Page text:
private Func<double, double> Function { get; }
public BisectionAlgorithm(
Segment initialSegment, Func<double, double> function) {
this.InitialSegment = initialSegment;
this.Function = function;
}
public double ConvergeTo(double value) {
Segment currentSegment = this.InitialSegment;
double signFactor = this.SignAtLower(currentSegment, value);
while (currentSegment.IsDivisible) {
currentSegment =
signFactor * this.SignAtMiddle(currentSegment, value) >= 0
? currentSegment.UpperHalf
: currentSegment.LowerHalf;
}
return currentSegment.Middle;
}
private double SignAtLower(Segment segment, double goalValue) =>
Math.Sign(segment.ValueAtLower(this.Function) - goalValue);
private double SignAtMiddle(Segment segment, double goalValue) =>
Math.Sign(segment.ValueAtMiddle(this.Function) - goalValue);
}
```

If you compare implementation of the bisection algorithm in the BisectionAlgorithm class with the implementation from the beginning of this article, you will notice that the two implementations differ in termination condition. It appears that the second implementation, that ConvergeTo method in the BisectionAlgorithm class, has been implemented with more attention to detail. It guarantees to return the highest precision possible under the double numeric type.

Such implementation was easy to conceive once all the other responsibilities have been moved away from the core of the bisection algorithm.

In this article we have demonstrated how procedural coding style can lead to unexpected problems due to technical details which do not relate to the business problem we are addressing. Mixing technical details and domain-related code is dangerous, as it obscures the view and makes it harder to focus on what is important.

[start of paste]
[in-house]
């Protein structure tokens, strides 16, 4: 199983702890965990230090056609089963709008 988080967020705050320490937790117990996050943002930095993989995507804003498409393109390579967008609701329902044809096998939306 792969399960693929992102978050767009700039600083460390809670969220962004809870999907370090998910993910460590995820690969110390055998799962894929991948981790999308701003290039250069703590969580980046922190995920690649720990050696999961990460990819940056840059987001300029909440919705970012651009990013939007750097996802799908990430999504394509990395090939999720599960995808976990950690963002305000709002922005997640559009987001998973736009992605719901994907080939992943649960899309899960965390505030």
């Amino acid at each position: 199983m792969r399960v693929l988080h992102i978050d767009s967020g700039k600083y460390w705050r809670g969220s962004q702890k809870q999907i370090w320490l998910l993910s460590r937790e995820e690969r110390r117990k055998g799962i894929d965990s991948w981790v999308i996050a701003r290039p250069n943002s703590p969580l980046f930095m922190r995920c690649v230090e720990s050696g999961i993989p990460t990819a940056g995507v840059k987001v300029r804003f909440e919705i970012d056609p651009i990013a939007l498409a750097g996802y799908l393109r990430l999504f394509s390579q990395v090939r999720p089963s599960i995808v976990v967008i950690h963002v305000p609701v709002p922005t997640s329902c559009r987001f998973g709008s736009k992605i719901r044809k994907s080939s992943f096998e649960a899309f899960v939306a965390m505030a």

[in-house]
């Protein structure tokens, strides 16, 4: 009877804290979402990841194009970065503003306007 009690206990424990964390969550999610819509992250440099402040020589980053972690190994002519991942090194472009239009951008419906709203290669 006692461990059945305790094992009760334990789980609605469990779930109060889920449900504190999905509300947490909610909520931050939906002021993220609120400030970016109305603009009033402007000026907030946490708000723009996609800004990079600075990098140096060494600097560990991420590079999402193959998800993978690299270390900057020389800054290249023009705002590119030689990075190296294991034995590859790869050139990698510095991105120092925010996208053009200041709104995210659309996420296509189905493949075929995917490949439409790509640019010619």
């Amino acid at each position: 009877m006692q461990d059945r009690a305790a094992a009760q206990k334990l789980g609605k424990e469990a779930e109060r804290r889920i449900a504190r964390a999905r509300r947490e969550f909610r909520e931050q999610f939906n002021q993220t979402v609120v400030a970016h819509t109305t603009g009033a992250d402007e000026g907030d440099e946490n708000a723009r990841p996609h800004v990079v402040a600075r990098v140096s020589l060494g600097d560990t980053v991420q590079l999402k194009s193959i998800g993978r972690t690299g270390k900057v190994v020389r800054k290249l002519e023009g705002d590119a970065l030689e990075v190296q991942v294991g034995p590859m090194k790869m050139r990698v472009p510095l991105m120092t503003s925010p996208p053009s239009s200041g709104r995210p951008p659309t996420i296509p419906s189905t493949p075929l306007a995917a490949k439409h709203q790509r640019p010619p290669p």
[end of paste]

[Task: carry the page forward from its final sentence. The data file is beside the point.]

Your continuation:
In the rest of the demonstration, you have seen how a concrete implementation can be separated into two planes – the high-level, policy plane, which is dealing with business-level abstractions; and the low-level, implementation plane, which is dealing with technical details, such as numeric precision and implementation of a numerical algorithm.

Needless to say, objects were of great use in this process, as they could encapsulate technical details behind an interface which is designed at appropriate level of details for each object in the system.

The quality of object-oriented design can be observed in encapsulation of state, encapsulation of behavior, and composition of functions.

State is encapsulated in such way that we cannot even tell whether the state is present and which objects are holding it.

Behavior is encapsulated in such way that we cannot distinguish one algorithm implementation from the other, as implementation is hidden behind a general method signature.

Finally, composition of functions was enabled through use of small objects, where each object is exposing a convenient method which it can implement.

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Zoran Horvat is the Principal Consultant at Coding Helmet, speaker and author of 100+ articles, and independent trainer on .NET technology stack. He can often be found speaking at conferences and user groups, promoting object-oriented and functional development style and clean coding practices and techniques that improve longevity of complex business applications.

- Making Your C# Code More Object-oriented
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- Collections and Generics in C#
- Design Patterns in C# Made Simple
- Refactoring to Design Patterns
- Mastering Iterative Object-oriented Programming in C#
- Making Your C# Code More Functional
- Making Your Java Code More Object-oriented
- Writing Purely Functional Code in C#
- Tactical Design Patterns in .NET: Creating Objects
- Tactical Design Patterns in .NET: Control Flow
- Tactical Design Patterns in .NET: Managing Responsibilities
- Advanced Defensive Programming Techniques
- Writing Highly Maintainable Unit Tests